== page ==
The California Highway Patrol apparently has added some new tools to its arsenal of weapons for slowing down speeders on the Golden State’s busy highways and byways.
We’re not talking the latest radar systems, high performance patrol cars or stealth aircraft here, amigos. No, we’re talking Oregonians.
Perhaps I should explain.
(Sure, why not?)
I, like many other usually law-abiding California motorists, sometimes allow the velocity of my automobile to creep up past what the CHP may perceive as the maximum legal speed limit on California roadways – quite inadvertently, I might add.
And, like many other conscientious California freeway drivers, I keep an eye out for CHP-like vehicles just in case I might inadvertently be speeding and somehow draw attention to myself by zooming up on an unsuspecting patrol car.
This constant vigilance helps keep me, and the CHP, in a relatively cheerful mood and also aids in reducing the caseload in traffic court.
The commonest variety of CHP car to watch out for is the ubiquitous Ford Crown Victoria, which has a distinctive silhouette similar to that of a, er, tuna boat. Whenever I, or another inadvertently speeding California motorist, see one of these vehicles looming on the horizon, we glance at our speedometers, utter an astonished “Oh, heavens!” and promptly slow down, thereby bringing freeway traffic behind us to a pleasant crawl.
Recently, however, I’ve noticed that not all the dark Ford Crown Victorias sprouting a half-dozen radio antennas on Northern California’s interstates are CHP cars. A significantly disproportionate number of these patrol-cars-in-silhouette seem to bear Oregon license plates and contain distinctly Oregon-like occupants.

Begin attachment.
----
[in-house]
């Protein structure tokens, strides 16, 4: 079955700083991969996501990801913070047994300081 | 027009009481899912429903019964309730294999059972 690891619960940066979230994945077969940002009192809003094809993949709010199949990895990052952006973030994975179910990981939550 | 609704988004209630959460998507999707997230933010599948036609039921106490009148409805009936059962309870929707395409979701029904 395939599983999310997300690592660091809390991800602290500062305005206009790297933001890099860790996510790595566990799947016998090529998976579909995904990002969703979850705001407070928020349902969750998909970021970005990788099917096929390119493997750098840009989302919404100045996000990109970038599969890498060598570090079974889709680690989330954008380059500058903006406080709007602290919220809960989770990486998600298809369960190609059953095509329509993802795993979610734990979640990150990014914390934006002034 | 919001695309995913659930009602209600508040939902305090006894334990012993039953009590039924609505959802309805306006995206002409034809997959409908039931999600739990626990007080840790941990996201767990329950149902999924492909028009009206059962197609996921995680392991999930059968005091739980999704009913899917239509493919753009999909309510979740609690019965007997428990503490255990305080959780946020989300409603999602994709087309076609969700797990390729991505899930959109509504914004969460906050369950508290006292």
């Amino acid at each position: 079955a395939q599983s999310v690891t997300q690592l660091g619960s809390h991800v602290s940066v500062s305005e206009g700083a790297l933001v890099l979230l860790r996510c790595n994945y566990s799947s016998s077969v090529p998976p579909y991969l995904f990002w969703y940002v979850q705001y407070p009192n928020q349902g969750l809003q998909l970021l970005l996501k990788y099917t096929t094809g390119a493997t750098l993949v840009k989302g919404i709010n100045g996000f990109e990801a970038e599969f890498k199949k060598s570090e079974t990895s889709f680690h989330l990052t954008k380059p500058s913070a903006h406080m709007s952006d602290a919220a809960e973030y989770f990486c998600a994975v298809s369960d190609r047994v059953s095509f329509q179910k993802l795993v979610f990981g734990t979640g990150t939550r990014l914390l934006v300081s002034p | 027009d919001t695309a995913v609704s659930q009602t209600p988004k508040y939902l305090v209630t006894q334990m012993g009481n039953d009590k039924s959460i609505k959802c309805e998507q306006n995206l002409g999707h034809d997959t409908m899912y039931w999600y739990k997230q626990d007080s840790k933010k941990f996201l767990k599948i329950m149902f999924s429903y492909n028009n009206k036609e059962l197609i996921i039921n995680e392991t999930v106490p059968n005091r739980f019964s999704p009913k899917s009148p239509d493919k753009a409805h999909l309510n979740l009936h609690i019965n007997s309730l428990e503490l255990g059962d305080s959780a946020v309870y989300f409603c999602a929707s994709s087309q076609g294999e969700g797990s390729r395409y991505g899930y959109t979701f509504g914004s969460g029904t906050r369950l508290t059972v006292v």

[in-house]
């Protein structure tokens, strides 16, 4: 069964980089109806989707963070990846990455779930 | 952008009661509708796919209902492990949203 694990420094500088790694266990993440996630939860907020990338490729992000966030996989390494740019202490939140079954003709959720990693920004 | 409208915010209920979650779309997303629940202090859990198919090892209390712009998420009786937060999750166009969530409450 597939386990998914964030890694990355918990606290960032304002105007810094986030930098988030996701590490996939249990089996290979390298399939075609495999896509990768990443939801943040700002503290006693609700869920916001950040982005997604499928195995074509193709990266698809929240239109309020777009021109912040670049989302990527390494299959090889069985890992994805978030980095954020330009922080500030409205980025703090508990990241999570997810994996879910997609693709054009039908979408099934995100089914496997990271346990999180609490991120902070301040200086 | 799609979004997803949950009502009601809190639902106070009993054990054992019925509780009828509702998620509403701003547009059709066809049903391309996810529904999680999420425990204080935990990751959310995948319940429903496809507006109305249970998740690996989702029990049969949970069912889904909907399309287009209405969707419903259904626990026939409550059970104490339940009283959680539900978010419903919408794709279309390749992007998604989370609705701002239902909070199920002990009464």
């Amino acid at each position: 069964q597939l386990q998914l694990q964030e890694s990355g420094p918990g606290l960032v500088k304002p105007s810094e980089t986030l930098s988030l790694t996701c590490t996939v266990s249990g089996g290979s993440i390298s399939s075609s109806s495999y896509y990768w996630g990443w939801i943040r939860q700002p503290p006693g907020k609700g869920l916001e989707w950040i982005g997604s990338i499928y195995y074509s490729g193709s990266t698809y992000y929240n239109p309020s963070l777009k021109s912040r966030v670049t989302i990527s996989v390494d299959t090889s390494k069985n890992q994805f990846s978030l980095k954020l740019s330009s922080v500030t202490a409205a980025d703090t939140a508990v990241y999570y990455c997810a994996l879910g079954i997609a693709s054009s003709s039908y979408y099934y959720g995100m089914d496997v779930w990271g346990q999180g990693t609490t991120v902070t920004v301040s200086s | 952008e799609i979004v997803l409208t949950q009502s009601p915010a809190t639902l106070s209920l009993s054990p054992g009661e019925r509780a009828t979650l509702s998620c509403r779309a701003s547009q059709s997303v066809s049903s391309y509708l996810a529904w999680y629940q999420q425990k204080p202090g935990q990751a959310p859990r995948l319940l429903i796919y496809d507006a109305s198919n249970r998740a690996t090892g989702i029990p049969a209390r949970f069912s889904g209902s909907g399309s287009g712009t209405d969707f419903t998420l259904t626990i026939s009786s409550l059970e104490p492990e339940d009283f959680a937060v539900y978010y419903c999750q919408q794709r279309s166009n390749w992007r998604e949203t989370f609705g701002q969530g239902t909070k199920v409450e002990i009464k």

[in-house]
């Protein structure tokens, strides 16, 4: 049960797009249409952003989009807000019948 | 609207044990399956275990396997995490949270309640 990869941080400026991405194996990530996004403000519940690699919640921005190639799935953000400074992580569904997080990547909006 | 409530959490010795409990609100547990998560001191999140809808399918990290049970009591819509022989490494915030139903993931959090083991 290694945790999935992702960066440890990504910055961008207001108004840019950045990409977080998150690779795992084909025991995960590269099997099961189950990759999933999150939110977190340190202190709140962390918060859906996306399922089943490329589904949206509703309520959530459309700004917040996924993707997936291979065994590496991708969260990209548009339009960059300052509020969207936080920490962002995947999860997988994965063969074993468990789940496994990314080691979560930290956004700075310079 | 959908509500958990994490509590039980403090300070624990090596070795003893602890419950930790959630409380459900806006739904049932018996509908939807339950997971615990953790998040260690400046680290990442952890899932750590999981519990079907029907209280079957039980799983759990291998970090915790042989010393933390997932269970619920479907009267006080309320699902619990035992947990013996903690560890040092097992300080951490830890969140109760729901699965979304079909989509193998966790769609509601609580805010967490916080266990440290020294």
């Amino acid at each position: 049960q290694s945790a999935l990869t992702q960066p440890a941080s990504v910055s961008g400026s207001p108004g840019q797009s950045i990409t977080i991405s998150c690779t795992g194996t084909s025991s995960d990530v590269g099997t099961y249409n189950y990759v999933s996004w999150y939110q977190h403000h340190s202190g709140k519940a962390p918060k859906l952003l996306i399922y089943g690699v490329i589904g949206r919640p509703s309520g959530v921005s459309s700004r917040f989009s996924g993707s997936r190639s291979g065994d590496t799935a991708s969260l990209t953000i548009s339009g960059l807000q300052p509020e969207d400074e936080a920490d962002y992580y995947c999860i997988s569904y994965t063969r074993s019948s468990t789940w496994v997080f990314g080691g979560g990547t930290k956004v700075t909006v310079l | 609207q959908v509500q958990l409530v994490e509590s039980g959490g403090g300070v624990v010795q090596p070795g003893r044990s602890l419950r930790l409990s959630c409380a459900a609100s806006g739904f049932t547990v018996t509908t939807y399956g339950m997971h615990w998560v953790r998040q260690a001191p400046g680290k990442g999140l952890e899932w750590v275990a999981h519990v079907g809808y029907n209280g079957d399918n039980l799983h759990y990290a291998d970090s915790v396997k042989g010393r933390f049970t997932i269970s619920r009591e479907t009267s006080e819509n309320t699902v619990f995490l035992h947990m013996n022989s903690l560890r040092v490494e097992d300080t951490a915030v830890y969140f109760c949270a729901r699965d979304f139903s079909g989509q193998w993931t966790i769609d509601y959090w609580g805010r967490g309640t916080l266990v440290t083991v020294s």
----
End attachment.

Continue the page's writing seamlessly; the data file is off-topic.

The latter interstate denizen, I should point out, cannot be mistaken for an on-duty California Highway Patrol officer. Oregon motorists frequently sport custodial-broom beards, blue or green plaid shirts and baseball caps embroidered with the insignia of the Portland Trail Blazers. And it’s not uncommon for them to have a large smoked salmon laid out across the dashboard.
Unfortunately, by the time the average California motorist has determined that he’s been trailing nine car lengths behind an Oregonian in a Crown Victoria, traffic is backed up from Redding to Orland (or vice versa).
Where do they all come from?
Somehow I don’t think this is just a coincidence.
The most plausible scenario is that the state of California – with its budget about $99 trillion in the red – has decided to save on freeway enforcement costs by luring large numbers of Oregon motorists in Ford Victorias to our fair state with offers of smoked salmon or free radio antennas. Put enough Oregonians on the road in California and you can save a bundle on patrol car fuel, oil, tires and officer overtime pay.
The downside of this scenario is that Oregon drivers drive like they’re in Oregon and soon it will take the average Californian three days to drive from Sacramento to Fresno.
On the plus side, civilian motorists from Oregon seldom, if ever, write speeding tickets on California freeways…
Originally published January 19, 2003